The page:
I’m working at creating a way to unify Thai forest Buddhism and Chinese Pure Land. But they seem to be two ends of the spectrum
One has us focus on the present moment while one is more geared to what happens after death.
I guess in some ways they’re the perfect mix right?
Thai Forest Pure Land hehe 😜
Maybe you need a bit of pan-Buddhist movement, a series of ideas where your two Buddhisms come together @bunks.
well, at least (unlike Woody Allen) you won't be worried about dying, or being there when it happens!
I will hastily add I wish you a long and happy life, @Bunks ...
I must admit I always found religions which focus on death and give you promises about what happens after death too wishy-washy… they are completely unverifiable, too far away from ehipassiko and testing the teachings.
I mean, Islam promises you virgins and rivers of wine in the afterlife. I mean, don’t they seem like worldly pleasures to you? They couldn’t even be original? And then you have to lay down your life for that?
I agree. If all the religion teaches you is to preparing for death and what comes after it seems crazy. There has to be an element of present moment to it.
Yes, present moment and the path from here on forwards. Otherwise it cannot be tested or experienced, and it becomes entirely too easy for religious con-artists to befuddle you. It’s mankind’s great weakness, wondering about death, but really we should just admit that it is beyond our ken, it is not testable except by those who have had near-death experiences.
Maybe if you look at it just right you will find the Pure Land in the present moment, the only moment.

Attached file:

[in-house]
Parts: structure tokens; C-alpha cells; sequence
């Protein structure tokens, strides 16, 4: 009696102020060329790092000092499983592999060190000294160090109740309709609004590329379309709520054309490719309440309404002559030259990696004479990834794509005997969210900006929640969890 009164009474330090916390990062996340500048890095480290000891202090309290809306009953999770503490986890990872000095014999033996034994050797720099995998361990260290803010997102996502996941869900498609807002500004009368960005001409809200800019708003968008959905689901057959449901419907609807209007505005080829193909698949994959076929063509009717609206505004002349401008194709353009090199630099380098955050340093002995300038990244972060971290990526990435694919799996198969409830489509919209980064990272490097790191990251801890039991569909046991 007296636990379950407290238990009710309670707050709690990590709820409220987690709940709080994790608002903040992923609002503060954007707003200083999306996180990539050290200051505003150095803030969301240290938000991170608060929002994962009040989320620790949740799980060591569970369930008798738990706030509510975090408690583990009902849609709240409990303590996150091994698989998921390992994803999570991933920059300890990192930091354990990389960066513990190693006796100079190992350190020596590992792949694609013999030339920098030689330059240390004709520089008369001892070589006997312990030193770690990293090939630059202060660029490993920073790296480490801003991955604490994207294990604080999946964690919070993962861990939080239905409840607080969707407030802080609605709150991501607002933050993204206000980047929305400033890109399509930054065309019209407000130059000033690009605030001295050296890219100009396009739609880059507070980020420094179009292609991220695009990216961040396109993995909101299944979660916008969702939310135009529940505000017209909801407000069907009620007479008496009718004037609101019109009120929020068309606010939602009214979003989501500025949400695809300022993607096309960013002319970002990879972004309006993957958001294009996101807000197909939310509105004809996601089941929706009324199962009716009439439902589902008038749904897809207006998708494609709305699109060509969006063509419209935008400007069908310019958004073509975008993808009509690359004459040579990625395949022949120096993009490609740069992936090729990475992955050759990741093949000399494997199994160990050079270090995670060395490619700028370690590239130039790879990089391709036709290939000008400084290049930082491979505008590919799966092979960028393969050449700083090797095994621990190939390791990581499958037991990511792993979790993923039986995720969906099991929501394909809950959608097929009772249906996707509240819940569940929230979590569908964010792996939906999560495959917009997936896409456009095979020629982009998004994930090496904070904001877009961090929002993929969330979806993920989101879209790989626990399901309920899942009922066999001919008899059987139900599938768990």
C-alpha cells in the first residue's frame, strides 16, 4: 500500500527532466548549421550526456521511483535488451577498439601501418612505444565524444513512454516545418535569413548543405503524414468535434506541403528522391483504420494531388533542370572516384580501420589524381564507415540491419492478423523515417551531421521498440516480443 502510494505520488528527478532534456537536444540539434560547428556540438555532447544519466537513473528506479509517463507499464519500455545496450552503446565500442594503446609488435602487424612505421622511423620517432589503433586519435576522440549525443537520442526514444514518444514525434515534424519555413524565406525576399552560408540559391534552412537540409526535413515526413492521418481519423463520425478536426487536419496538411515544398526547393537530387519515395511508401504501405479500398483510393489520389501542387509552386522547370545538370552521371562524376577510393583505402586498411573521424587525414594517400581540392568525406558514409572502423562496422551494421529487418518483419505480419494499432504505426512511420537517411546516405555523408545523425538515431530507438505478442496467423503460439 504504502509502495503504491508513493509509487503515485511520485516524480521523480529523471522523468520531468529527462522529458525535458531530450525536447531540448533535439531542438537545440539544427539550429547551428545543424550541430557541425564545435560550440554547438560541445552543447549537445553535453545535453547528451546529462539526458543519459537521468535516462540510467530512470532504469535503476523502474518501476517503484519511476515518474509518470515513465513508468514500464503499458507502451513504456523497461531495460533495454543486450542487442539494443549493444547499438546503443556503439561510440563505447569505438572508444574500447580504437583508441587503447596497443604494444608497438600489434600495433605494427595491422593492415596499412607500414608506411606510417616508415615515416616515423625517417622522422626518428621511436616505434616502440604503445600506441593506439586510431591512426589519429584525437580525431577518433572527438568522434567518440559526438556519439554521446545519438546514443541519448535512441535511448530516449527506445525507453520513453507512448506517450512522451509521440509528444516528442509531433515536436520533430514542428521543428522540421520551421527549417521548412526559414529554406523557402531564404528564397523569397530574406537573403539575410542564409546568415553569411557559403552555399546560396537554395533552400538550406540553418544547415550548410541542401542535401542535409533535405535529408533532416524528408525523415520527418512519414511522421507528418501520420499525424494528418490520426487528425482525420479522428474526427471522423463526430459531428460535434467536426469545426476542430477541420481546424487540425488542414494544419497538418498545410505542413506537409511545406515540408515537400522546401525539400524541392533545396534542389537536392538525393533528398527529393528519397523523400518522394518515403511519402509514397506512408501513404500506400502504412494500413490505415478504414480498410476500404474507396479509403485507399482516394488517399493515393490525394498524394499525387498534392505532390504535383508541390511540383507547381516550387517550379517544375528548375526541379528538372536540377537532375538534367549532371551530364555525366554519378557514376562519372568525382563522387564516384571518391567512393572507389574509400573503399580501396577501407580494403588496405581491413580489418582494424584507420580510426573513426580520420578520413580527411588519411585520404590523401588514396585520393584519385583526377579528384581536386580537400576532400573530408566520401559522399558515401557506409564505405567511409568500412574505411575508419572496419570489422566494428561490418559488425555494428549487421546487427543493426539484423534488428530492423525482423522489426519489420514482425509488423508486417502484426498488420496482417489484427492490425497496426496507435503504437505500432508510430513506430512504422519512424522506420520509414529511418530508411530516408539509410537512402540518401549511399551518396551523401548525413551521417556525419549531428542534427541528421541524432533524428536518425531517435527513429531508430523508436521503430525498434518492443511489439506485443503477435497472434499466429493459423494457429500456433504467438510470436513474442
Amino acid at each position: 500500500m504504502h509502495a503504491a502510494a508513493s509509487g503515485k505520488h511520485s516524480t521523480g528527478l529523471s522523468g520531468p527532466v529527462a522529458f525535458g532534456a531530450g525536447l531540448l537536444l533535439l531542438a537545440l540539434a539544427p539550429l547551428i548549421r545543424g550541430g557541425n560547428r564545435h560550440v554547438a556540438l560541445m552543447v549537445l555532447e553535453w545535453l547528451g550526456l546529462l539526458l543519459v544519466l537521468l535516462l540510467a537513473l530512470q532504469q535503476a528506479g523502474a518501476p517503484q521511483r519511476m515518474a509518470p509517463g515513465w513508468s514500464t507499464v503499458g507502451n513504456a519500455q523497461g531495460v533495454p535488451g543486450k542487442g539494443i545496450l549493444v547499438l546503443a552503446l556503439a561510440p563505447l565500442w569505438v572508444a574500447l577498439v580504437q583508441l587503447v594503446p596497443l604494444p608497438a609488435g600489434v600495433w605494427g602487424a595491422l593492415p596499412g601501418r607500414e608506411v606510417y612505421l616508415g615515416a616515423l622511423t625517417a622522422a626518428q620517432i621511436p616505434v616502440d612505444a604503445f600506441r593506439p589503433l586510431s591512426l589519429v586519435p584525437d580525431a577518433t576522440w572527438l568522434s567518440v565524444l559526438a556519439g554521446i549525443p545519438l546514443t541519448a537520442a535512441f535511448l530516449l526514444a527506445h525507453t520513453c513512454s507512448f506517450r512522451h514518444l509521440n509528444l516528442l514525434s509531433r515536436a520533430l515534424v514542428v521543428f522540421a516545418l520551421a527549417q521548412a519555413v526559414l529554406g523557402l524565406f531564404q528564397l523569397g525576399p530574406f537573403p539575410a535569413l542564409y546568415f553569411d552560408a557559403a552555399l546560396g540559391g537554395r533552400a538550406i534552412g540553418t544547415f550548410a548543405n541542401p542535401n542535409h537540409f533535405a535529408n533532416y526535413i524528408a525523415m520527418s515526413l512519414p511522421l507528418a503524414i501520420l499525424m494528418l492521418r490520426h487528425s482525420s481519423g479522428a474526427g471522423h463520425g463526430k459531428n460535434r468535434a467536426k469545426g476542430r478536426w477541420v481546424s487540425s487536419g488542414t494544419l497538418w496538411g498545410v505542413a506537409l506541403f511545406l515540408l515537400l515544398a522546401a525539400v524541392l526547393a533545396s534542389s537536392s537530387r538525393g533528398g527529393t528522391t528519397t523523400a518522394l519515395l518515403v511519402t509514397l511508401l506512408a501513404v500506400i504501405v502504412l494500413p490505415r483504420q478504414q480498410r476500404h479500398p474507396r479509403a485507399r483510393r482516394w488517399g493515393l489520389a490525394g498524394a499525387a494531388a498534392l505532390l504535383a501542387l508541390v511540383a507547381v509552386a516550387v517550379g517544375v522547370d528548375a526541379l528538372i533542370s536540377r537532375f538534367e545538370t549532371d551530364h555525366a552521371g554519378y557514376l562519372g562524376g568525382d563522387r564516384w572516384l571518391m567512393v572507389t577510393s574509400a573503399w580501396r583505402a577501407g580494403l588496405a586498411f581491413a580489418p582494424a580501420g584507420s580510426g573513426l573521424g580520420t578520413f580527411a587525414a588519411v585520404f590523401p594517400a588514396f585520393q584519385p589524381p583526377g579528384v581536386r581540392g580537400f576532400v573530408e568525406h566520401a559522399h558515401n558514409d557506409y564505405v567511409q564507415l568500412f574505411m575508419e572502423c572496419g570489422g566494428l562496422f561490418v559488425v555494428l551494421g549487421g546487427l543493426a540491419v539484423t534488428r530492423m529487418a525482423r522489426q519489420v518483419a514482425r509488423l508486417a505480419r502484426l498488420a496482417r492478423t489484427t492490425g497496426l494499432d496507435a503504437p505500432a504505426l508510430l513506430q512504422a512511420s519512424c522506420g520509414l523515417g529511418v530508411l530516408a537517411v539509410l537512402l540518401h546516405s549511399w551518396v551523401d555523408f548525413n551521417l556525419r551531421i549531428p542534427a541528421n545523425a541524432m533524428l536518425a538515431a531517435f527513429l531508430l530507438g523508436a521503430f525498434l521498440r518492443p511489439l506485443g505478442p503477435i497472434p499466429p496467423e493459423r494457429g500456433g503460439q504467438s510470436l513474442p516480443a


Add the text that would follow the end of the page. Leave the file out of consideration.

Haha yeah. I understand. That's a very Theravadic(?) / Western way to look at it.
But that's not what the Pure Land school teaches based on the Sutras spoken by the Buddha.
"Then the Buddha addressed Shariputra, the elder, and said, 'Beyond a hundred thousand kotis of Buddha-lands westwards from here, there is a world named Sukhavati. In that world there is a Buddha, Amita(-ayus) by name, now dwelling and preaching the law. Shariputra, why is that country named Sukhavati? The living beings in that country have no pains, but receive pleasures only. Therefore, it is called Sukhavati." - The Smaller Sukhavativyuha Sutra
That's the Pure Land....
Yes, the Pure Land is very much about what happens after death. Theravada seems to be more about the process of this life, if Ajahn Chah is to be believed at least.
Linji Zen actually but hey... So many ways to arrive.
It sounds nice.
Perhaps one day when the work is done it will serve as a good retirement.
Funny enough @Bunks (and not sure if we already had this conversation or not) the Hamilton Buddhist Church here is run by the Jodo Shinshu Buddhist tradition which is a branch of Pure Land and they graciously allow us to sit there as a branch of MPC (Mindfulness Practice Center in the tradition of Plum Village which itself is like a continuation of Linji Zen). I can go there and the one in Toronto. Once everybody is back to sitting in person it seems I may get a glimpse into Pure Land dharma.